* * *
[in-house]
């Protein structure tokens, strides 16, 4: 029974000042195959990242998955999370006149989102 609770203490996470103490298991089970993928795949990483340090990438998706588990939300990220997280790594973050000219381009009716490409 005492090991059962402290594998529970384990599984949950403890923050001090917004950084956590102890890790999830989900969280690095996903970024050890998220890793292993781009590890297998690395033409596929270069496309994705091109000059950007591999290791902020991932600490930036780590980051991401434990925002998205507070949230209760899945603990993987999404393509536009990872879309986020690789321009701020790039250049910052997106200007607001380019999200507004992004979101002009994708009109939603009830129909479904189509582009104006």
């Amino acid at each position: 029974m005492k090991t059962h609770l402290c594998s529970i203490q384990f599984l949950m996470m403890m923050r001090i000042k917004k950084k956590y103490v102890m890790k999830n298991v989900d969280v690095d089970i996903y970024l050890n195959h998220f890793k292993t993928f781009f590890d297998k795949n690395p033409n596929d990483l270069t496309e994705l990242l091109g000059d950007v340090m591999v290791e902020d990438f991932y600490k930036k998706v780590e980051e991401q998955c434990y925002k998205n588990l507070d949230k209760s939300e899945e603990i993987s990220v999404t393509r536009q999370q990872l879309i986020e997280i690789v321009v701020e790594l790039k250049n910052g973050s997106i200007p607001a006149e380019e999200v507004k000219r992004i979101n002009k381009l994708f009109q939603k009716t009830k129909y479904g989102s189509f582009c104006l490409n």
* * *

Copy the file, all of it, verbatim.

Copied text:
[in-house]
């Protein structure tokens, strides 16, 4: 029974000042195959990242998955999370006149989102 609770203490996470103490298991089970993928795949990483340090990438998706588990939300990220997280790594973050000219381009009716490409 005492090991059962402290594998529970384990599984949950403890923050001090917004950084956590102890890790999830989900969280690095996903970024050890998220890793292993781009590890297998690395033409596929270069496309994705091109000059950007591999290791902020991932600490930036780590980051991401434990925002998205507070949230209760899945603990993987999404393509536009990872879309986020690789321009701020790039250049910052997106200007607001380019999200507004992004979101002009994708009109939603009830129909479904189509582009104006």
């Amino acid at each position: 029974m005492k090991t059962h609770l402290c594998s529970i203490q384990f599984l949950m996470m403890m923050r001090i000042k917004k950084k956590y103490v102890m890790k999830n298991v989900d969280v690095d089970i996903y970024l050890n195959h998220f890793k292993t993928f781009f590890d297998k795949n690395p033409n596929d990483l270069t496309e994705l990242l091109g000059d950007v340090m591999v290791e902020d990438f991932y600490k930036k998706v780590e980051e991401q998955c434990y925002k998205n588990l507070d949230k209760s939300e899945e603990i993987s990220v999404t393509r536009q999370q990872l879309i986020e997280i690789v321009v701020e790594l790039k250049n910052g973050s997106i200007p607001a006149e380019e999200v507004k000219r992004i979101n002009k381009l994708f009109q939603k009716t009830k129909y479904g989102s189509f582009c104006l490409n």